The lesson here, which is clearer yet in Jake’s fine book, The Information Master: Jean-Baptiste Colbert’s Secret State Intelligence System (2011), Americans should consider as they tighten clamps on information and speech. Whether the Chinese have learnt it is his big question.
From my perspective, more limited than Jake’s, I think they have.
One lesson the Chinese have learnt is the one traditionally cited for the pathetic end of the Sun King’s reign. Says Jake:
Louis [XIV] spent scarce state funds on frivolous continental wars and building pleasure palaces…. French industry was not profitable enough to support itself and endless war.
Wars of choice, like Louis’s War of the Spanish Succession (1701-14), have sapped neither Chinese coffers nor its military nor its civic spirit as they have America’s since 2001. They have not been so smart about secrecy and suppression. Neither have we.
Occasional visits to the Bahamas over the past five years have suggested to me the Chinese have gotten Colbert right.
Banking on the Bahamian government’s desperate need for tourism and gaming revenues, China has, for instance, financed the US$3.4 billion Baha Mar resort and the infrastructure to deliver tourists from the airport.
These are investments, not foreign aid. As a condition for the financing, over 8000 Chinese workers will build Baha Mar with mainly Chinese materials.
From a distance, it would seem China has diversified its portfolio.
It has gained leisure and gaming-dependent interests. It has become an important, if not essential, economic prop for a ‘brass plate’ economy – a tax haven which gains it access to the shadow world economy. All in an island nation with container facilities suitable for transhipments 1200 miles from Panama and 200 miles from Miami.
In 1936, as the Great Depression ground on, John Maynard Keynes noted: ‘The mercantilists were the originals of “the fear of goods” and the scarcity of money as causes of unemployment….’
Mercantilists were conscious that their policy would, as Professor [Eli F.] Heckscher puts it,”kill two birds with one stone”. “On the one hand the country was rid of an unwelcome surplus of goods, which was believed to result in unemployment, while on the other the total stock of money in the country was increased”, with the resulting advantages of a fall in the rate of interest.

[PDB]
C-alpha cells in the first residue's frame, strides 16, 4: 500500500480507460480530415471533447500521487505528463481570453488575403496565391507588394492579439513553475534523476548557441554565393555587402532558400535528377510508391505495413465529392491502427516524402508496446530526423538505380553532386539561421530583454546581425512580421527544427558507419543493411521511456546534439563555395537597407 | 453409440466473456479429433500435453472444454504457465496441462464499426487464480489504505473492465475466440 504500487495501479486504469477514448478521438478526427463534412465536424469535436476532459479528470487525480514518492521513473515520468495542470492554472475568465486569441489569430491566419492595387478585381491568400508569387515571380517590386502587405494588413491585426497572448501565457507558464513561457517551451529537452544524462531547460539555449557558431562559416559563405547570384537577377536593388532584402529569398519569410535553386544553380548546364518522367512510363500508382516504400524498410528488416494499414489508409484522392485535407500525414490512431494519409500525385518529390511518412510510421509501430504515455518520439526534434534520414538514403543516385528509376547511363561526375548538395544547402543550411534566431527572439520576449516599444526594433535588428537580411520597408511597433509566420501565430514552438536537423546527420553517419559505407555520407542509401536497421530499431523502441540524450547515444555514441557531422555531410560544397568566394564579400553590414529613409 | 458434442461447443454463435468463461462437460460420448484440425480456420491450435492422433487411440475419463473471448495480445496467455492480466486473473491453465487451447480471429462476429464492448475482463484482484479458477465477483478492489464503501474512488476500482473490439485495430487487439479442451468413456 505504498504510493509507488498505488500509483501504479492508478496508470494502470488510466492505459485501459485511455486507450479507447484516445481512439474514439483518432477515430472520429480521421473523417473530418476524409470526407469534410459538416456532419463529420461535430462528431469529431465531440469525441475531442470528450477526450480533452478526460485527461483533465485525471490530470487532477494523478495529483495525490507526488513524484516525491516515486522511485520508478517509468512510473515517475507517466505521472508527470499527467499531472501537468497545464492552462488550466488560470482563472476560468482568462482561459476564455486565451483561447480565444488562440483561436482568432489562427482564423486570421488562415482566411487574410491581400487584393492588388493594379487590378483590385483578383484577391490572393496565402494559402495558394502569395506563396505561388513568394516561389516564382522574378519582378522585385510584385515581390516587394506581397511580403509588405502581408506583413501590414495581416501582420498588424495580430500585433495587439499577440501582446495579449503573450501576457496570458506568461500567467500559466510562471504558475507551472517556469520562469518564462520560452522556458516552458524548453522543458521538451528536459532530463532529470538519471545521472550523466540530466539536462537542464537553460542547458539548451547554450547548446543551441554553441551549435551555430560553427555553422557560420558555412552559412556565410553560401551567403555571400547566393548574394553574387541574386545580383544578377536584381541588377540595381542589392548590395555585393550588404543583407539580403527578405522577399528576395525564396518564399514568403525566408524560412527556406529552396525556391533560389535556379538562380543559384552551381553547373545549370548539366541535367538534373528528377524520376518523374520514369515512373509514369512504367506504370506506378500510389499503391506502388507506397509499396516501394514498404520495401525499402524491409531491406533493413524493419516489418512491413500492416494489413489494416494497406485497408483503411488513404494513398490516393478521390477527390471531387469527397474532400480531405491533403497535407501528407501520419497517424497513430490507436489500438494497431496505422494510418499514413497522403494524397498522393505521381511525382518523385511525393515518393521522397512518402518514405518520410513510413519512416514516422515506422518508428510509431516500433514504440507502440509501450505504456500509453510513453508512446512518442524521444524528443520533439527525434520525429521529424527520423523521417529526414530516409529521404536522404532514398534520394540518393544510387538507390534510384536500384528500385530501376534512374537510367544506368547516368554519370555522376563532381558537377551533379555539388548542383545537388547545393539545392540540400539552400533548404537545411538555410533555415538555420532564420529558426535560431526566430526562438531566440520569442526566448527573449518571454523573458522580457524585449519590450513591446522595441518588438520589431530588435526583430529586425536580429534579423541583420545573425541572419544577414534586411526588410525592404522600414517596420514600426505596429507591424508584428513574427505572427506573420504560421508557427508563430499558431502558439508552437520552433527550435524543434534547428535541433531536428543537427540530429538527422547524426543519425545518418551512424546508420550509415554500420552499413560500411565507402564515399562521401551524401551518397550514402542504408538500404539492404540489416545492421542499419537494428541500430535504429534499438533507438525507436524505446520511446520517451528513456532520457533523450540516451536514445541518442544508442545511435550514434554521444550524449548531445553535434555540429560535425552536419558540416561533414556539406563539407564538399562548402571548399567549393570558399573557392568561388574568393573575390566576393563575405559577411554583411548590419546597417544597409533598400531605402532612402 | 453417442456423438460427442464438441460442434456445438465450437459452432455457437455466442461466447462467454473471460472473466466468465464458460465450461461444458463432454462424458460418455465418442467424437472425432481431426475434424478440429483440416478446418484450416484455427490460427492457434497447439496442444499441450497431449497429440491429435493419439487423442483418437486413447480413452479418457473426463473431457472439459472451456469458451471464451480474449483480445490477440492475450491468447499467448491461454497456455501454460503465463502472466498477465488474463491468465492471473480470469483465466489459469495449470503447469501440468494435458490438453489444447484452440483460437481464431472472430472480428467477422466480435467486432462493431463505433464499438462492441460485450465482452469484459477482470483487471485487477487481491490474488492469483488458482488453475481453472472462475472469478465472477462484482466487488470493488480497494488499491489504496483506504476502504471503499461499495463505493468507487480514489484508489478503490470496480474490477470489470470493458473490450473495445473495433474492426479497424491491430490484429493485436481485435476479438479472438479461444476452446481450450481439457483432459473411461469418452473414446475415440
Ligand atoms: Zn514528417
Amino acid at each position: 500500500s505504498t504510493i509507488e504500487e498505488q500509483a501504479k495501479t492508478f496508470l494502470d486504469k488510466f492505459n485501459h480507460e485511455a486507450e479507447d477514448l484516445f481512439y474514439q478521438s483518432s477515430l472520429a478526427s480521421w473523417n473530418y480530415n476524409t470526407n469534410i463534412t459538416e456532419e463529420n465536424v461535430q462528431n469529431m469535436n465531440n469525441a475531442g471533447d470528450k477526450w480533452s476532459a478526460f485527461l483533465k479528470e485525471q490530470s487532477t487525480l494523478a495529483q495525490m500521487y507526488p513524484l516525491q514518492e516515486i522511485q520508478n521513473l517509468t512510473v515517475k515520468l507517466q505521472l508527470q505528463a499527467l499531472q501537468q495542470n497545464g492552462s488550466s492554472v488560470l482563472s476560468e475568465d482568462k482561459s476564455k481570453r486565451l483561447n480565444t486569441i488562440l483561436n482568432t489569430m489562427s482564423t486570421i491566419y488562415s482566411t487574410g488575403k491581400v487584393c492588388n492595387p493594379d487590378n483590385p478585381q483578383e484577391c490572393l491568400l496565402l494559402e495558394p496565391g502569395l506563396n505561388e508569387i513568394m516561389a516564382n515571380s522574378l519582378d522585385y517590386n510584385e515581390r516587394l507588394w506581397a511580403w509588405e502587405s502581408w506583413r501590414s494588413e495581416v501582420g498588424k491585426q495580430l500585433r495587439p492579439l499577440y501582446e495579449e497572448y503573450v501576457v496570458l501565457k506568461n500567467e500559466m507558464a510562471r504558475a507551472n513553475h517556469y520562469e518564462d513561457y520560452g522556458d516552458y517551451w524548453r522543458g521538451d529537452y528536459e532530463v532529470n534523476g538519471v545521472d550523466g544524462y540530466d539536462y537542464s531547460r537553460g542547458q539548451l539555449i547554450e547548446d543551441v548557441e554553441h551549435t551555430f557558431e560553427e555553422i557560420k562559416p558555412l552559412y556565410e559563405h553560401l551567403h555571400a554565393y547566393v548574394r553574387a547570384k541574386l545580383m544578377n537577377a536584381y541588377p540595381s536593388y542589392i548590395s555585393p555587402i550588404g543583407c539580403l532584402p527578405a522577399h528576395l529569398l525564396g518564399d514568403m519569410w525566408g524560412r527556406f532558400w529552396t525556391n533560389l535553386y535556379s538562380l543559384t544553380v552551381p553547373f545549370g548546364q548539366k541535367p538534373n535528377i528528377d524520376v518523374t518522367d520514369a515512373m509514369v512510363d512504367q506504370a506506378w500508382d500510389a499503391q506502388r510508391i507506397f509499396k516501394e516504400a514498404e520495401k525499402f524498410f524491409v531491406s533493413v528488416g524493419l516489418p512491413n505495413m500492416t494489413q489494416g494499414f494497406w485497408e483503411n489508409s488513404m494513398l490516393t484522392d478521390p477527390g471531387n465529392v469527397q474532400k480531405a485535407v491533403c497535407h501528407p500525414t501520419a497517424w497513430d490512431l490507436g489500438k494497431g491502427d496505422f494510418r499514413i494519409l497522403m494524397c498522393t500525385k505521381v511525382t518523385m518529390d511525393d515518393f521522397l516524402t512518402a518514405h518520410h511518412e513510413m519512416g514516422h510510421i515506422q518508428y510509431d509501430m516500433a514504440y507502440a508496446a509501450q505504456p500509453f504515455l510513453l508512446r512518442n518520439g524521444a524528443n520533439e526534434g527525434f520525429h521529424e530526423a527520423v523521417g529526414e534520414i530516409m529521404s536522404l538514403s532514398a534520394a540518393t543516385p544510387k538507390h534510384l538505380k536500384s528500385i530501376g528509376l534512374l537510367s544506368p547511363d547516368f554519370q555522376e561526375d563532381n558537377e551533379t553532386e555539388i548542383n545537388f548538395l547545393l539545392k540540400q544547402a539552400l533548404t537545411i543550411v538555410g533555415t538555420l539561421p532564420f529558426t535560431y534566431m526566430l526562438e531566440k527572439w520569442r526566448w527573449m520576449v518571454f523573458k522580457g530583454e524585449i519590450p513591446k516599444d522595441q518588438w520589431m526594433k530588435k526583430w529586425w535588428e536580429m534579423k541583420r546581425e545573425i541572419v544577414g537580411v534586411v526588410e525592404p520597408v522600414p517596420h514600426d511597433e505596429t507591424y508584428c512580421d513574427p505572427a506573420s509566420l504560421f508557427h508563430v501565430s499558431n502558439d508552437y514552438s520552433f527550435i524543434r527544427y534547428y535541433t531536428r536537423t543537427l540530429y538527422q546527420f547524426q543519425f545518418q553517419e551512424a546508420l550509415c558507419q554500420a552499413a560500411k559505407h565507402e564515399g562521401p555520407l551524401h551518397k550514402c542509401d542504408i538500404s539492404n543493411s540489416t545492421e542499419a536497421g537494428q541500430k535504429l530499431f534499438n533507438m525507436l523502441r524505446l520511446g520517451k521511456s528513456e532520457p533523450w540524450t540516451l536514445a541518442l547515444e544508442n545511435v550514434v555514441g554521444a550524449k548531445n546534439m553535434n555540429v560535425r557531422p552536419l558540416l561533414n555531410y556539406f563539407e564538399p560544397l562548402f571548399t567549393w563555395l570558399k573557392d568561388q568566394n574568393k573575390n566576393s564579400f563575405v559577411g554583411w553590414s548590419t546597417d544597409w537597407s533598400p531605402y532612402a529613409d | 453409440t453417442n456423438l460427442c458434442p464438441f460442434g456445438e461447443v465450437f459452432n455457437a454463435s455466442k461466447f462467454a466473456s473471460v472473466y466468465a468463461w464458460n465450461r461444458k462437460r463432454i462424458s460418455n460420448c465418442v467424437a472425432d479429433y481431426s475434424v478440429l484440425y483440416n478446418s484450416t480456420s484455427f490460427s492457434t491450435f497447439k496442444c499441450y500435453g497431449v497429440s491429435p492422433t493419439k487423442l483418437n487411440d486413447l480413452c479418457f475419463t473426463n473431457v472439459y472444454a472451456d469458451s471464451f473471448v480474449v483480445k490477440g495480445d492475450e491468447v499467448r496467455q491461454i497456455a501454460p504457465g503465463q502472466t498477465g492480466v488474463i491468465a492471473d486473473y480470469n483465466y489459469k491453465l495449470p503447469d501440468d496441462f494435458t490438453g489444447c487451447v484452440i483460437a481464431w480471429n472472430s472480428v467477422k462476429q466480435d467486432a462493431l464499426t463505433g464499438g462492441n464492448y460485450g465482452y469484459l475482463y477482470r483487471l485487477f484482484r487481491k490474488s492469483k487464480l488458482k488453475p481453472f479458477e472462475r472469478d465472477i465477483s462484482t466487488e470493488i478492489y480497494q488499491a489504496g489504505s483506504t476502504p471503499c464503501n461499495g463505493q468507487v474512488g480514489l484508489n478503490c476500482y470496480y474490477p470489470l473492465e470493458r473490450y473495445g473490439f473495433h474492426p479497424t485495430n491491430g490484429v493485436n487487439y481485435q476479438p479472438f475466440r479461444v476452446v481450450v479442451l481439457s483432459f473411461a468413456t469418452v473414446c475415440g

In the Bahamas, the Chinese have used their stone effectively.
Why is it important that China has invested in the Bahamas? Again, Keynes:
It is impossible to study the notions to which the mercantilists were led by their actual experiences, without perceiving that there has been a chronic tendency throughout human history for the propensity to save to be stronger than the inducement to invest. The weakness of the inducement to invest has been at all times the key to the economic problem.
Keynes, the greatest of the worldly philosophers, could have gained the title from this insight alone.
I may be blinded by the disinvestment in America (as I last wrote about here) that has characterised American public policy since Ronald Reagan took office. Democrats and Republicans alike have bowed, scraped to the savings god though the Republicans never implemented austerity except when the Democrats held the executive branch.
In my frustration and rage, I may see the Chinese government as wiser than mine where it comes to wars of choice and investments with strategic objectives. ‘For now we see through a glass, darkly….’
Whether or not I have given the Peoples Republic of China too much credit for foresight and shrewdness, I am certain Keynes and Colbert hold the answer to our travail.
Without government-induced, government-guided investment – and a lot of it committed over a couple of generations – the frayed edges of our civilisation will become an unraveled skein.
1. John Maynard Keynes, The General Theory of Employment, Interest and Money (New York: Harcourt, Brace & World, 1936) [photo. reprint 1997], p. 346.
2. Id., p. 347.
3. Id., pp. 347-48.